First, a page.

In the contemporary world of competitive design bids and constant pressures to cut costs, there is a tendency for design to be taken for granted as a mere series of tasks to be optimized as a means to reduce construction costs. However, the complexities of the creative process require adequate time and opportunity to succeed—with time provided to allow thoughts to build and be set down, and opportunities for interdisciplinary interactions to occur in order for solutions to mature.
The active engagement of architecture students in the design and construction of real projects is today an important dimension at more than 150 universities worldwide. And yet, this emerging field continues to suffer from an insubstantial scholarly foundation. An initiative of universities in North America has developed a consistent and innovative practice model, which sets a new standard for this key aspect of education and professional practice.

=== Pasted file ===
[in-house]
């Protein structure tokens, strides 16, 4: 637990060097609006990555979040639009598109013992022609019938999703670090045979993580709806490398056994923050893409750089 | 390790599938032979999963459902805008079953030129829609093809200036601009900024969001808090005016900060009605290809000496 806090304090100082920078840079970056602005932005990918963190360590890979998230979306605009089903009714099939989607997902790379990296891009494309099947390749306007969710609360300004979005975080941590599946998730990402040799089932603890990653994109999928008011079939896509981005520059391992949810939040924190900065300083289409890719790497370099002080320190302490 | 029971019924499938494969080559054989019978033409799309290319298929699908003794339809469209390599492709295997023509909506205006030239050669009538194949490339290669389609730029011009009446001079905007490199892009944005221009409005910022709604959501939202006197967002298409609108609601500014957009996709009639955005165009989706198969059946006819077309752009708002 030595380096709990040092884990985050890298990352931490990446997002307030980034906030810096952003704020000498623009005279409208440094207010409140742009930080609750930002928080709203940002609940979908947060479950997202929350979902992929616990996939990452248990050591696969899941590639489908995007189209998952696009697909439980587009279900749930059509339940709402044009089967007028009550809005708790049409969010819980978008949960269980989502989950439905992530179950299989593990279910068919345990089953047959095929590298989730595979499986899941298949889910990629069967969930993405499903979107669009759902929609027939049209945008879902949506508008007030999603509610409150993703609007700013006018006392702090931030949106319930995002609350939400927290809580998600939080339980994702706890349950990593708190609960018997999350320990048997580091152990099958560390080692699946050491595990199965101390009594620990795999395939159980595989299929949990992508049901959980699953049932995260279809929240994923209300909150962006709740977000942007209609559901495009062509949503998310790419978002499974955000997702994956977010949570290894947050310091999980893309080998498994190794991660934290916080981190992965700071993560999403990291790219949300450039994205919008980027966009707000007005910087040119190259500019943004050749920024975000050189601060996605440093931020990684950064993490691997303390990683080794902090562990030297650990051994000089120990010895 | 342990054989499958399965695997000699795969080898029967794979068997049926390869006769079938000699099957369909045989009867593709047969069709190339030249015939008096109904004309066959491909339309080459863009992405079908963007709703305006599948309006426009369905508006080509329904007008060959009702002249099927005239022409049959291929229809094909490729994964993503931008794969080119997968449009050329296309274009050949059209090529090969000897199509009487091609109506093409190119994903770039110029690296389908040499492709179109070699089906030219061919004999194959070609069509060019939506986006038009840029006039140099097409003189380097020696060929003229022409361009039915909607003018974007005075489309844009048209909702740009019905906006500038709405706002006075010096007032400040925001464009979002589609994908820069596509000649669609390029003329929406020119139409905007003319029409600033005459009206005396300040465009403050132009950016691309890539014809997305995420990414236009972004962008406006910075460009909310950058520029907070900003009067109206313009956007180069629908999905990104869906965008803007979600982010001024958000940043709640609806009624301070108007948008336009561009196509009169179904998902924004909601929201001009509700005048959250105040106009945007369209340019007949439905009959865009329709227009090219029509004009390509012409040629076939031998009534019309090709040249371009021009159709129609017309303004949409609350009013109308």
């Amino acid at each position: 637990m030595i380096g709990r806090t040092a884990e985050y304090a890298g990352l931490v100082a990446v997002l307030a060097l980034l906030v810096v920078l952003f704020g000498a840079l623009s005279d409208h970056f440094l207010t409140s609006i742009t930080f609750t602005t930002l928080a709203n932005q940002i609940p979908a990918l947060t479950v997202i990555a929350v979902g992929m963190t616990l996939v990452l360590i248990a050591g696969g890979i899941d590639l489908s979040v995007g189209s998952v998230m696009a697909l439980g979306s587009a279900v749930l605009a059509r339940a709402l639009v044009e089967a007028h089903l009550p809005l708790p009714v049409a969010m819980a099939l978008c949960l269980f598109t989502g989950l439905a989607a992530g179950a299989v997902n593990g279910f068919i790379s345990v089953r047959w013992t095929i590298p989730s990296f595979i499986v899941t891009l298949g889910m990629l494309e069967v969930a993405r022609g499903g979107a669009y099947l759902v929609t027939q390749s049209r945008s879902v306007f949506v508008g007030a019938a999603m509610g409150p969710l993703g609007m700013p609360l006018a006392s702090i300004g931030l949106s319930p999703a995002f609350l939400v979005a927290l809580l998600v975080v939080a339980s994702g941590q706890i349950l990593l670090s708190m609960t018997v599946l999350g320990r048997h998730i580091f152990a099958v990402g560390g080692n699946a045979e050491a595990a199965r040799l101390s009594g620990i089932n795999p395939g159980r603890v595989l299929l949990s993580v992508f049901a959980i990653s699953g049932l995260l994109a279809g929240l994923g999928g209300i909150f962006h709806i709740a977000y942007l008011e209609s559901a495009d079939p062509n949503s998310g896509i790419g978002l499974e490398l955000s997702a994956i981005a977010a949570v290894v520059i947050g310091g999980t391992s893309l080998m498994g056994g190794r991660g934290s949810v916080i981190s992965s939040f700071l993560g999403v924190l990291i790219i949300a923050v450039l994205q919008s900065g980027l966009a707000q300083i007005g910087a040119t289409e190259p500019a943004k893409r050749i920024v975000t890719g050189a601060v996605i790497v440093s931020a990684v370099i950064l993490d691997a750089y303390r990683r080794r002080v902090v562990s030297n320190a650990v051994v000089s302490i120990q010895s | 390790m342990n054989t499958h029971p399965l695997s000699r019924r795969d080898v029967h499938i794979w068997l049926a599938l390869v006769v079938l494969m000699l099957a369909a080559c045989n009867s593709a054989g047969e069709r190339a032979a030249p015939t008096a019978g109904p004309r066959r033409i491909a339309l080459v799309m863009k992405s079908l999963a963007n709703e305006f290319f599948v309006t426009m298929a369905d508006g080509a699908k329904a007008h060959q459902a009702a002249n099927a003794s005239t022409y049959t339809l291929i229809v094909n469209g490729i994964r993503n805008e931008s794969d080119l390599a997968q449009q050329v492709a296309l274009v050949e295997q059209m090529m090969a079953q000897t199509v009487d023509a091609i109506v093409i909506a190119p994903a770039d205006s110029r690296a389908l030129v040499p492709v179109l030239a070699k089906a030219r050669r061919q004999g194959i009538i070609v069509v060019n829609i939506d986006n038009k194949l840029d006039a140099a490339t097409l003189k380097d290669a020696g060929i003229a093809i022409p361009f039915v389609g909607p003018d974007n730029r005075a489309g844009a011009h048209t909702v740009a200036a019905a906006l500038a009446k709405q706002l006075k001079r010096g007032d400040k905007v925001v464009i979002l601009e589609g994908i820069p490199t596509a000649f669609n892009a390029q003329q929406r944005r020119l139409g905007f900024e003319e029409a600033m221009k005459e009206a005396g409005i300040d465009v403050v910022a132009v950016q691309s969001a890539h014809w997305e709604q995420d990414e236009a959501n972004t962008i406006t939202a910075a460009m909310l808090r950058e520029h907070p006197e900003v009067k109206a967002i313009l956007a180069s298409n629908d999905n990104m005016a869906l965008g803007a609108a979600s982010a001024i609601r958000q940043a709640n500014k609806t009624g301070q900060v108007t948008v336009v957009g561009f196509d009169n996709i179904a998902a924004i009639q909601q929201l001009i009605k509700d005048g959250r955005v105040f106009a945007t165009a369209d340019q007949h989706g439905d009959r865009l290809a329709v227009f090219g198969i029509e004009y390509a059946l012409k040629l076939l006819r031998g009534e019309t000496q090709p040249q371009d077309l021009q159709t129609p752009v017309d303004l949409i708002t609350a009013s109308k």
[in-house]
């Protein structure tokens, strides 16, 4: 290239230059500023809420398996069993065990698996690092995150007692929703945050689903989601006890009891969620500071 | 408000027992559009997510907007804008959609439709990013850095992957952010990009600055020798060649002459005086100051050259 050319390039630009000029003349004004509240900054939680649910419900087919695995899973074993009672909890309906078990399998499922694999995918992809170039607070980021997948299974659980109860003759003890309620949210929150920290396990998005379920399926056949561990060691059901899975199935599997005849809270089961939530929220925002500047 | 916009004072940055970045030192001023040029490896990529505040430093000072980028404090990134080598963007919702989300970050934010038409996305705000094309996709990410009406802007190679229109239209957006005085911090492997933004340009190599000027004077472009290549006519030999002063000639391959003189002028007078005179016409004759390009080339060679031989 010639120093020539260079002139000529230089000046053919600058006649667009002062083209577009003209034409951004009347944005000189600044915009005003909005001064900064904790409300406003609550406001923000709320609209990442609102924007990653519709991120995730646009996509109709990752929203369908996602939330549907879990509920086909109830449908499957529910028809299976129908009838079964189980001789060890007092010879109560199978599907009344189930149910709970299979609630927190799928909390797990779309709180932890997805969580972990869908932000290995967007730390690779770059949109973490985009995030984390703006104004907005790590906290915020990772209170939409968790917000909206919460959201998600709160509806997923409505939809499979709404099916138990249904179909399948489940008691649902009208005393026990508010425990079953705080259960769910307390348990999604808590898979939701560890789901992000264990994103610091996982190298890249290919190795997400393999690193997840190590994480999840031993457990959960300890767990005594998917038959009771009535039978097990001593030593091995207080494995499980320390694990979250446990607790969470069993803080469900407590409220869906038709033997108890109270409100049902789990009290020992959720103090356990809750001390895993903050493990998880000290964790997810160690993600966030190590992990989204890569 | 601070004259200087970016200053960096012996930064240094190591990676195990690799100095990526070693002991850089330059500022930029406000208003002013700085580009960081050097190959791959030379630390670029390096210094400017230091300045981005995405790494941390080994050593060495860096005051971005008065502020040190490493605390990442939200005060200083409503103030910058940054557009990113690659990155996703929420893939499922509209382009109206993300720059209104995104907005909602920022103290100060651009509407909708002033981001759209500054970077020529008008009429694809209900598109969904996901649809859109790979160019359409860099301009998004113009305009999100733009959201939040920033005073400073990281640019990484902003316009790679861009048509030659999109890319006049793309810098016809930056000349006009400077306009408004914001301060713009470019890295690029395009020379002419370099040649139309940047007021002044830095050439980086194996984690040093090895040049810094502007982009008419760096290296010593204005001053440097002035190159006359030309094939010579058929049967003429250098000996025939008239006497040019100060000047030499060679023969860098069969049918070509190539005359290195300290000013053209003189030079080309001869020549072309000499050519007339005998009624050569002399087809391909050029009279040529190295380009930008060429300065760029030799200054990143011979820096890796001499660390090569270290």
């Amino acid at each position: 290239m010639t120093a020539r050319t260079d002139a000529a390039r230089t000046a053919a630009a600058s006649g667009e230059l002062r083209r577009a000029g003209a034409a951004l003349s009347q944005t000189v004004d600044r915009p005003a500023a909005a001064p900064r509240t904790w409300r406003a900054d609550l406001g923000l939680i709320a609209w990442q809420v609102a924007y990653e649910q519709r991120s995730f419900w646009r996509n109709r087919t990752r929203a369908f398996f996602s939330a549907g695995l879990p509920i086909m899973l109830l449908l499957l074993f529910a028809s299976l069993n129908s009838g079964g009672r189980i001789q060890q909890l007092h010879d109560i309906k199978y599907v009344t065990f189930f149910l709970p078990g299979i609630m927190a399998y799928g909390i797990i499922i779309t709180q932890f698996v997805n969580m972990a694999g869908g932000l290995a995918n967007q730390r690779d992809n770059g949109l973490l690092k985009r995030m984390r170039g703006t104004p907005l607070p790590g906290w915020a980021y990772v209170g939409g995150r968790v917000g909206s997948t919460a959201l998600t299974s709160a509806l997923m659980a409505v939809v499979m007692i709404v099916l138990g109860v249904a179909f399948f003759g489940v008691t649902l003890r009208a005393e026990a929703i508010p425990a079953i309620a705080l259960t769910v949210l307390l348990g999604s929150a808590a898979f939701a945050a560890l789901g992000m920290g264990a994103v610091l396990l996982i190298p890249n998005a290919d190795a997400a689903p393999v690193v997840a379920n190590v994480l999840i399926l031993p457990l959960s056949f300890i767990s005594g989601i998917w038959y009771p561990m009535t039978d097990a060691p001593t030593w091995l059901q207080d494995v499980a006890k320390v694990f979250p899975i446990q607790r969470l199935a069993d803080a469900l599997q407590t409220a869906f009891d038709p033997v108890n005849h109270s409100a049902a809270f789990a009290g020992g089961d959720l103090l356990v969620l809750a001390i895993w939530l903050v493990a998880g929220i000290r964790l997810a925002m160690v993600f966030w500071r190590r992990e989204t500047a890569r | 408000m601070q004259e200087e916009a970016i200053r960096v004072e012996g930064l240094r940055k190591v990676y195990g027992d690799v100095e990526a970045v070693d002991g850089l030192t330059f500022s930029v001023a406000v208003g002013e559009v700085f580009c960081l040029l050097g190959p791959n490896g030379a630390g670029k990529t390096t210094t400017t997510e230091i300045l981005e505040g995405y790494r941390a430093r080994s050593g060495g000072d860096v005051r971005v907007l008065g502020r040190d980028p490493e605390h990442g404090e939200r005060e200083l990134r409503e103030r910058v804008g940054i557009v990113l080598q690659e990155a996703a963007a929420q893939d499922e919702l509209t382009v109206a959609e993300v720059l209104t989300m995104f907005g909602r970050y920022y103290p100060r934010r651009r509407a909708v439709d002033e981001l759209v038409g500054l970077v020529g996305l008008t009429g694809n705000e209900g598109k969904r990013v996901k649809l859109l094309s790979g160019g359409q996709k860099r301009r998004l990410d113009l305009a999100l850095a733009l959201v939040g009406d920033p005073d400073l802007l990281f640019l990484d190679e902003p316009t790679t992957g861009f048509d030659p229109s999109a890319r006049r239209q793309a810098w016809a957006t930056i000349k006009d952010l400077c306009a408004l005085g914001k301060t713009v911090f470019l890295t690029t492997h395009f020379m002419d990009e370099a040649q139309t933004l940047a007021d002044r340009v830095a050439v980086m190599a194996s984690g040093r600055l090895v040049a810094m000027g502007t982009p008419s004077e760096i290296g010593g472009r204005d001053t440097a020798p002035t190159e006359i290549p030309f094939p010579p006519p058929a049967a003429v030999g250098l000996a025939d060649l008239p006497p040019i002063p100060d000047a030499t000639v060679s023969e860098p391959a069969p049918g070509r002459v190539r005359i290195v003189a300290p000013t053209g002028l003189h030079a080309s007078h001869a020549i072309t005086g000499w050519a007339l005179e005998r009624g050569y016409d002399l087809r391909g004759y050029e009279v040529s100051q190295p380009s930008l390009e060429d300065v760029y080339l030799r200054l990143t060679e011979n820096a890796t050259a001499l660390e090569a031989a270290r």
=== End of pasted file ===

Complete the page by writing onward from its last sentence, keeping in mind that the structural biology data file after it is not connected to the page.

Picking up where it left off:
Thinking While Doing by Stephen Verderber provides the reader with insight into the design and construction process and the way in which the design/build approach informs the university-level learning experience, while simultaneously providing a detailed account of an evolving architectural/structural type.